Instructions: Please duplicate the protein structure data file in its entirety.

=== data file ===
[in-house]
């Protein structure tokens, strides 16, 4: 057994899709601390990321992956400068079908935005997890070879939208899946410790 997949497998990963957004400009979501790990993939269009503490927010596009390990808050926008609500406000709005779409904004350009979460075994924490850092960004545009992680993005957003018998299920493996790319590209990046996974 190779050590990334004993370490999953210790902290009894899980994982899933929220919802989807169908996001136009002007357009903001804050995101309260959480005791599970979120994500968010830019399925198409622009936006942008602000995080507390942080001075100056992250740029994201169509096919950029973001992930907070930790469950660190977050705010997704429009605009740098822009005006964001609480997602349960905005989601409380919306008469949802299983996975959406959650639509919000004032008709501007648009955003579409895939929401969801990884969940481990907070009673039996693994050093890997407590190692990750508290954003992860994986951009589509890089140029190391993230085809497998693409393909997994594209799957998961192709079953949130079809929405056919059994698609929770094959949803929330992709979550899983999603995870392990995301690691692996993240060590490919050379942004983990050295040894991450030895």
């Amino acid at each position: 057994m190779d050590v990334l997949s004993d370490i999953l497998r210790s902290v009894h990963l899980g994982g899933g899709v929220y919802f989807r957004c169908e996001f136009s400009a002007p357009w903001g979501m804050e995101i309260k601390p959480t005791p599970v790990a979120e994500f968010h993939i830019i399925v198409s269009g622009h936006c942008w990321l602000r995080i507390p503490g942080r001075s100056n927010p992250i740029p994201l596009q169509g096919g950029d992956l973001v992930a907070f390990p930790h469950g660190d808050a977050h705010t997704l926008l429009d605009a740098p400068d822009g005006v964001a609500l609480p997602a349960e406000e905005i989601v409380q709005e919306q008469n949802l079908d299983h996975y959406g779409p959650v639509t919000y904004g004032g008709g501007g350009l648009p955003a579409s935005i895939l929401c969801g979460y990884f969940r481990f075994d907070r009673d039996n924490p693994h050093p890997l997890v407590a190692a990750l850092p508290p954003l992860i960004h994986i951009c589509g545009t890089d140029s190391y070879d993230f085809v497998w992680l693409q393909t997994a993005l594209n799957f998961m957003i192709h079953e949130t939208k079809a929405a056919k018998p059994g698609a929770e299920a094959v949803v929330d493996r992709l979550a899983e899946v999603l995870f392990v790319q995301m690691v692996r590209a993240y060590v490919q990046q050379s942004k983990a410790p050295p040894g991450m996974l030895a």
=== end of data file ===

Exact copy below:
[in-house]
């Protein structure tokens, strides 16, 4: 057994899709601390990321992956400068079908935005997890070879939208899946410790 997949497998990963957004400009979501790990993939269009503490927010596009390990808050926008609500406000709005779409904004350009979460075994924490850092960004545009992680993005957003018998299920493996790319590209990046996974 190779050590990334004993370490999953210790902290009894899980994982899933929220919802989807169908996001136009002007357009903001804050995101309260959480005791599970979120994500968010830019399925198409622009936006942008602000995080507390942080001075100056992250740029994201169509096919950029973001992930907070930790469950660190977050705010997704429009605009740098822009005006964001609480997602349960905005989601409380919306008469949802299983996975959406959650639509919000004032008709501007648009955003579409895939929401969801990884969940481990907070009673039996693994050093890997407590190692990750508290954003992860994986951009589509890089140029190391993230085809497998693409393909997994594209799957998961192709079953949130079809929405056919059994698609929770094959949803929330992709979550899983999603995870392990995301690691692996993240060590490919050379942004983990050295040894991450030895």
């Amino acid at each position: 057994m190779d050590v990334l997949s004993d370490i999953l497998r210790s902290v009894h990963l899980g994982g899933g899709v929220y919802f989807r957004c169908e996001f136009s400009a002007p357009w903001g979501m804050e995101i309260k601390p959480t005791p599970v790990a979120e994500f968010h993939i830019i399925v198409s269009g622009h936006c942008w990321l602000r995080i507390p503490g942080r001075s100056n927010p992250i740029p994201l596009q169509g096919g950029d992956l973001v992930a907070f390990p930790h469950g660190d808050a977050h705010t997704l926008l429009d605009a740098p400068d822009g005006v964001a609500l609480p997602a349960e406000e905005i989601v409380q709005e919306q008469n949802l079908d299983h996975y959406g779409p959650v639509t919000y904004g004032g008709g501007g350009l648009p955003a579409s935005i895939l929401c969801g979460y990884f969940r481990f075994d907070r009673d039996n924490p693994h050093p890997l997890v407590a190692a990750l850092p508290p954003l992860i960004h994986i951009c589509g545009t890089d140029s190391y070879d993230f085809v497998w992680l693409q393909t997994a993005l594209n799957f998961m957003i192709h079953e949130t939208k079809a929405a056919k018998p059994g698609a929770e299920a094959v949803v929330d493996r992709l979550a899983e899946v999603l995870f392990v790319q995301m690691v692996r590209a993240y060590v490919q990046q050379s942004k983990a410790p050295p040894g991450m996974l030895a």